An Exclusive Authorlink Interview with Carlene Bauer,
By Diane Slocum
In Carlene Bauer's debut novel, Frances and Bernard meet at an artists colony. Though very different in temperament, they continue their friendship through letters and occasional visits. They discuss their faith, their families and their feelings. As the intensity of their relationship grows, from 1957 to 1968, and their writing careers develop, so does the difficulty in maintaining their lives and their sanity.
I'd been writing a version of the book that was told in third-person omniscient, and it was feeling flat. |
AUTHORLINK: How did you decide to write the book using letters from the characters as the entire format? Did you start it out that way?
BAUER: I'd been writing a version of the book that was told in third-person omniscient, and it was feeling flat. I took a break from it, and then in that break got the idea to try writing it as an epistolary novel. I've always loved books of letters, but at that time had been particularly taken with Words Into Air, a collection of letters between Robert Lowell and Elizabeth Bishop. I was intrigued by the relationship playing out between a great effuser (Lowell) and a vehemently private person (Bishop), and started wondering what it would be like if those personalities had to negotiate a romance. It was kind of answering the question that made me want to write the novel in the first place, since Lowell and (Flannery) O'Connor played those roles with each other, too, but there is very little correspondence between them. So it was this book that crystallized my decision to shift modes. It seemed to me that the format of letters would allow me to cut out what was making the book drag–feeling bound to a certain amount of expository prose and psychologizing–and get right to the heart of the matter. Once I made that decision the book took off! I don't want to say it wrote itself, but the writing did come quicker. I was relieved.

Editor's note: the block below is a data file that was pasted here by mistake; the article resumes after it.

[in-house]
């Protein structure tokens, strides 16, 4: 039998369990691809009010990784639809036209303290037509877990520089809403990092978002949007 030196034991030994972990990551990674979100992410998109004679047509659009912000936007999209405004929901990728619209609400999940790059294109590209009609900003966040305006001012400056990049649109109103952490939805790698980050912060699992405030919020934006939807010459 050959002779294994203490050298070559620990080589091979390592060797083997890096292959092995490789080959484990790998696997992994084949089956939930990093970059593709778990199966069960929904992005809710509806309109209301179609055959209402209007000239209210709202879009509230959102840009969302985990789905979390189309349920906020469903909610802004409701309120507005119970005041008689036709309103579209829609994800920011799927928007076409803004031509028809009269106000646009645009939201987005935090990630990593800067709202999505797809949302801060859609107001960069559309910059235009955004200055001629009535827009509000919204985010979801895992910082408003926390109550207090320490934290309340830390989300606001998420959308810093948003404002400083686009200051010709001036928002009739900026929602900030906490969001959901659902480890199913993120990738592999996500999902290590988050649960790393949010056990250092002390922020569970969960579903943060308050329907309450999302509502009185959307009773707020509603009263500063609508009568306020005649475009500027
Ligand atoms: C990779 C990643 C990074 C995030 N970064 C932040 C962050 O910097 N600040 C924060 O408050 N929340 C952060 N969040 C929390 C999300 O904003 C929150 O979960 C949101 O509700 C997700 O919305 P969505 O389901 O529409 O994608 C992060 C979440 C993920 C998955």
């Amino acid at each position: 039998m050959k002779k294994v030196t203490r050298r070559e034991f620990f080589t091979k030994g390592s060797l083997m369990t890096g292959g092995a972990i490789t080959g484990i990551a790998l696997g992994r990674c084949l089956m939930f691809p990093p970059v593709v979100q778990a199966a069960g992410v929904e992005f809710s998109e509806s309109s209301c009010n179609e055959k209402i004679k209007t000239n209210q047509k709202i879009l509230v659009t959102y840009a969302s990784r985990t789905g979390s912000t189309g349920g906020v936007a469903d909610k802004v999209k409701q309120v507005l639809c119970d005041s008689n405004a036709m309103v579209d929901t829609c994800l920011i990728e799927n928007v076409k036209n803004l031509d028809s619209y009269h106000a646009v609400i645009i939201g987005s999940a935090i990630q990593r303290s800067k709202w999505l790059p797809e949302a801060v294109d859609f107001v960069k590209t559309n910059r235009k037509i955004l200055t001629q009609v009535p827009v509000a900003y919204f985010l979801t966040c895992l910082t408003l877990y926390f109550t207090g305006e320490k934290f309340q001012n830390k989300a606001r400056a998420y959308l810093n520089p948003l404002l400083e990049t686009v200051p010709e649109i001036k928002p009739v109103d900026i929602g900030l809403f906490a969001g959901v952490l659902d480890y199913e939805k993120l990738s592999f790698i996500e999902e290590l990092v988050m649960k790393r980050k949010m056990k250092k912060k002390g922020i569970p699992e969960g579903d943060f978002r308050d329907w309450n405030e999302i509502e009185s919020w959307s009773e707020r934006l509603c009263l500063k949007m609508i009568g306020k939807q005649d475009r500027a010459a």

AUTHORLINK: Did you imagine the scenes as they played out before writing the letters or did you see them originally as letters?
BAUER: A little of both. Some scenes I knew had to happen, and had them noted in an outline I made for the book's dramatic development. Some of them came up during the composition of a letter.
I did draw on a number different relationships or situations I'd been in, ones that never did turn into anything lasting. |
AUTHORLINK: Is the tenuous relationship between Frances and Bernard based on someone? Who and in what way?
BAUER: No, not anyone in particular. But I did draw on a number different relationships or situations I'd been in, ones that never did turn into anything lasting– whether for reasons of timing, lack of will, fear, miscommunication, or the shortsightedness of youth. I think many of us, if not all of us, have at least one relationship like that, as Lowell said, might have been, whether it's a romantic relationship or friendship.
AUTHORLINK: Why did you set it in the 1950-60s? How did you capture that era?